United States Anti-Doping Agency strips Lance Armstrong of Tour de France titles

Friday 24 August 2012 22.03
Lance Armstrong has continued to deny that he took performance-enhancing substances during his career
Lance Armstrong has continued to deny that he took performance-enhancing substances during his career

The United States Anti-Doping Agency said today it is stripping US cyclist Lance Armstrong of his seven Tour de France titles and banning him for life.

Mr Armstrong indicated late last night that he would not challenge the USADA's charges that he had doped throughout his career, saying "enough was enough" but denying he had ever used performance-enhancing drugs.

The ban is retroactive to 1 August 1998, through the present and includes all seven of his Tour de France victories.

Mr Armstrong, a cancer survivor considered one of the all-time greats in his sport, made his announcement yesterday in a written statement as he faced a midnight deadline to formally challenge the accusations against him.

On his website he said: "There comes a point in every man's life when he has to say, 'Enough is enough'."

"For me, that time is now. I have been dealing with claims that I cheated and had an unfair advantage in winning my seven Tours since 1999."

USADA Chief Executive Travis Tygart said: "It is a sad day for all of us who love sport and our athletic heroes.

"This is a heartbreaking example of how the win-at-all-costs culture of sport, if left unchecked, will overtake fair, safe and honest competition, but for clean athletes, it is a reassuring reminder that there is hope for future generations to compete on a level playing field without the use of performance-enhancing drugs."

Denial

Mr Armstrong, who retired from professional cycling last year, has long denied that he used performance enhancing drugs to help fuel his brilliant career.

He maintained that emphatic denial in the statement issued yesterday, stressing that there was no physical evidence to support what he called Mr Tygart's "outlandish and heinous claims".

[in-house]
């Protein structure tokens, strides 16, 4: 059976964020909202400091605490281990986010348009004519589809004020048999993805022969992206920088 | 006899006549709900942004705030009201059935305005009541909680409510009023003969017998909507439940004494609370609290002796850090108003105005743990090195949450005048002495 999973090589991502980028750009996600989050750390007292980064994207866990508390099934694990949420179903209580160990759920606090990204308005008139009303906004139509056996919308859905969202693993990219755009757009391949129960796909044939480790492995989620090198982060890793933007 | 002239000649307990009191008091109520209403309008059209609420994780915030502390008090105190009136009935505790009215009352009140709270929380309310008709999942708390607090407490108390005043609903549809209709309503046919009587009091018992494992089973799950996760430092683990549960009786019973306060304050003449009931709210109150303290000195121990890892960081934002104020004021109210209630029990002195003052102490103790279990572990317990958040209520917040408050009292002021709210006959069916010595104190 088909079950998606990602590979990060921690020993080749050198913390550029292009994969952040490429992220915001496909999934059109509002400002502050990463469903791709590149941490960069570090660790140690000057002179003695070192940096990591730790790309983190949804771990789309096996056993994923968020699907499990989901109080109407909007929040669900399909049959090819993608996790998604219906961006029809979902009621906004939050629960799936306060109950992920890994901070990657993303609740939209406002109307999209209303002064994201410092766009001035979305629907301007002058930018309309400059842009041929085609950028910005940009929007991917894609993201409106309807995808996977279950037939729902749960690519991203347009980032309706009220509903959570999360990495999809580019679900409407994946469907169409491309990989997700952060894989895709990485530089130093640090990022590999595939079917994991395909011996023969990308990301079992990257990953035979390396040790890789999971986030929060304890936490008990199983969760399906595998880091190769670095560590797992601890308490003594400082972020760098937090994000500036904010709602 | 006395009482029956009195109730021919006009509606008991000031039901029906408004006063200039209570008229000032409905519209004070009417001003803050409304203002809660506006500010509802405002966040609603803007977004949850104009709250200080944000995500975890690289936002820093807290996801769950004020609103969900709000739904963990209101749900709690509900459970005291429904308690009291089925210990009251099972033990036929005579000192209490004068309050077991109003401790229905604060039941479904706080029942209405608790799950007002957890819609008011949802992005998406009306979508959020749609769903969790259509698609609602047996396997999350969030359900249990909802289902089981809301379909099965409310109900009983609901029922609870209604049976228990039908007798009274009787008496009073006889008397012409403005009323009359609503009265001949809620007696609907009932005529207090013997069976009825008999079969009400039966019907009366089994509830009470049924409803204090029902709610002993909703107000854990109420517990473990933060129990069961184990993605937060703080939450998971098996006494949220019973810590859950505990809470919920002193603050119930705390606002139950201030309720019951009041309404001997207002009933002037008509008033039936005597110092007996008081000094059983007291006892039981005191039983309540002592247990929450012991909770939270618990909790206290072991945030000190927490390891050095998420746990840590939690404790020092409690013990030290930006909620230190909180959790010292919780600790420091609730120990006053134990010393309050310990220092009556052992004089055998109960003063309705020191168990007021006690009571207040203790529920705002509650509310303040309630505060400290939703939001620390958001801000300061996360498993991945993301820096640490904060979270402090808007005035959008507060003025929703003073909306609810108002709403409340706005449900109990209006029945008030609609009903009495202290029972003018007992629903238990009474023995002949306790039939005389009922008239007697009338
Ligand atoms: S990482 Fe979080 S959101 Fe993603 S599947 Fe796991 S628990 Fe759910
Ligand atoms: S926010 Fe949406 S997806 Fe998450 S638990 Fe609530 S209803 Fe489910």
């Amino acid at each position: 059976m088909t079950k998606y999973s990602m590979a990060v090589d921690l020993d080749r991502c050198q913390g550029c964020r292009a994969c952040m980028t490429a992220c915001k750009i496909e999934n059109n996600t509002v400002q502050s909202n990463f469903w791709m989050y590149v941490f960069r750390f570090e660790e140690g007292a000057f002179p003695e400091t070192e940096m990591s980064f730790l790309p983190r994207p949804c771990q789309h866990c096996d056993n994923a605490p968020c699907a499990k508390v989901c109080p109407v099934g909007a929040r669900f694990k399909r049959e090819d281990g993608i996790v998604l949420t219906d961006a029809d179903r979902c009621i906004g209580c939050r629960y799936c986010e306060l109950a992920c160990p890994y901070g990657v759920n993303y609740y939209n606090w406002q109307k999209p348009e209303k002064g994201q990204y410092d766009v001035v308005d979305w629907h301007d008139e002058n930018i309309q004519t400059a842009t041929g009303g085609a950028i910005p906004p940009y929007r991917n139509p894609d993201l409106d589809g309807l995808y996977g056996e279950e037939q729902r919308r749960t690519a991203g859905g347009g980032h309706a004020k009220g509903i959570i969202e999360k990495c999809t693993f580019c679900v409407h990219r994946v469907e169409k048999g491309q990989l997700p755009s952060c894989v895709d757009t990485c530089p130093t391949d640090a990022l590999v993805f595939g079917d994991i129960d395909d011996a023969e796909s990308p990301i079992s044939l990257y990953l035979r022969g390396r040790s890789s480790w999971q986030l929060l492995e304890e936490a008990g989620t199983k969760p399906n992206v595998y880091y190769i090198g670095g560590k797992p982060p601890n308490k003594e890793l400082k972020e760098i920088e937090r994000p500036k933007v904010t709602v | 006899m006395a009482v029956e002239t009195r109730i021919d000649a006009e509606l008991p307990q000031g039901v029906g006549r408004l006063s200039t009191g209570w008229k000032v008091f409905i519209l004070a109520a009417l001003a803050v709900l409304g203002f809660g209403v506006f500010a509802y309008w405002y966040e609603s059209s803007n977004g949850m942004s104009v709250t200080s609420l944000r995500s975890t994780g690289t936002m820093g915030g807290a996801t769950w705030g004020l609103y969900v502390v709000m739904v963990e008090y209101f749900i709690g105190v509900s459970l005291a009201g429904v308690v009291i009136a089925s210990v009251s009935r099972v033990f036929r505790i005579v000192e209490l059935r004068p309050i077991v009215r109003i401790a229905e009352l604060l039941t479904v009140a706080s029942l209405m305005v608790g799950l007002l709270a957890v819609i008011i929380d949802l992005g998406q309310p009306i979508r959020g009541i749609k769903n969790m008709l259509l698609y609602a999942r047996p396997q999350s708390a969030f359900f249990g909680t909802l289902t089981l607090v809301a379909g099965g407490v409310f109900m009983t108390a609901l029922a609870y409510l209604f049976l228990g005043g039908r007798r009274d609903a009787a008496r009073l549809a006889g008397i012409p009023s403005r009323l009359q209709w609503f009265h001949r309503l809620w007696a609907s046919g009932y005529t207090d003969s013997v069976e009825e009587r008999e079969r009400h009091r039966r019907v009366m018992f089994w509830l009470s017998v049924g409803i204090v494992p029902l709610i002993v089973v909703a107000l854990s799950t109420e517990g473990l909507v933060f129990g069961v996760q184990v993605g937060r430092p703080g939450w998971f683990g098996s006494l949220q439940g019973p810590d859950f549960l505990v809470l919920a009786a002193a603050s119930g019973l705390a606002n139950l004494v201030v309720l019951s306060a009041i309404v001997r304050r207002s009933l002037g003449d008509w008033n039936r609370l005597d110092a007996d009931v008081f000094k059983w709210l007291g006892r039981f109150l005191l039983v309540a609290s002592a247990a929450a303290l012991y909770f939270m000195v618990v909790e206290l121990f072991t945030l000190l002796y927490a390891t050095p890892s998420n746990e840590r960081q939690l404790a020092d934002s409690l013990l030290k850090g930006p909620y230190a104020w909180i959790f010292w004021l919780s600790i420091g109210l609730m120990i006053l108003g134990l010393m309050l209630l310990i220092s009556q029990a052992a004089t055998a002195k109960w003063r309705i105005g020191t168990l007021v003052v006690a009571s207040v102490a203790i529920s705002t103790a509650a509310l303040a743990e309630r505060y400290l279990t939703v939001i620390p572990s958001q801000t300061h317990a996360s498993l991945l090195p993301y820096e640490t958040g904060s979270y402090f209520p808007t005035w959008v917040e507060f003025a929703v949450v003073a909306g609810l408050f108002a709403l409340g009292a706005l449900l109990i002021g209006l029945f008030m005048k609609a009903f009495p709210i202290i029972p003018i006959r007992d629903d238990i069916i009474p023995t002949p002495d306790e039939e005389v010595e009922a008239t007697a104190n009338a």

Mr Armstrong, who never failed a doping test, said he would "jump at the chance" to put the allegations to rest once and for all, but refused to participate in the USADA process, which he called "one-sided and unfair".

He disputed the agency's authority to take away his titles.

"Today I will turn the page," he said. "I will no longer address this issue regardless of the circumstances."

World Anti-Doping Agency President John Fahey said: "He had a right to contest the charges. He chose not to.

"The simple fact is that his refusal to examine the evidence means the charges had substance in them."

The USADA, a quasi-governmental agency created by the US Congress in 2000, formally charged Mr Armstrong in June with doping and taking part in a conspiracy with members of his championship teams.

Five other cyclists have been accused of conspiring with Mr Armstrong over the course of 14 years to hide doping activity.

The agency said in a letter to Mr Armstrong that it has blood samples from 2009 and 2010 that are "fully consistent" with doping.

In the letter, which was published in the Washington Post, the agency said it also has at least ten former teammates and colleagues of Mr Armstrong who will testify he used doping drugs during races from 1999 to 2005.

Former teammate and deposed Tour de France winner Floyd Landis accused Mr Armstrong in 2010 of not only using performance-enhancing drugs but teaching others how to avoid being caught.

Mr Landis said he witnessed some of his teammates, including Mr Armstrong, use illegal drugs to boost performance and endurance.

Earlier this month, a federal judge dismissed Mr Armstrong's effort to block the inquiry, despite a contention by his attorneys that USADA gathered evidence by threatening to ruin the careers of fellow cyclists who have agreed to testify against him.

Mr Armstrong's lawyers also argued that the agency's rules violate his right to a fair trial and that it lacks proper jurisdiction to charge him.

In February, the Justice Department dropped an investigation centred on whether Mr Armstrong and his teammates cheated the sponsor of their bike racing team, the US Postal Service, with a secret doping programme.

Mr Armstrong's attorneys said he had "passed every drug test ever administered to him in his career – a total of 500 to 600 tests ... more drug tests than any athlete in history".

They say the International Cycling Union has proper jurisdiction in the case.

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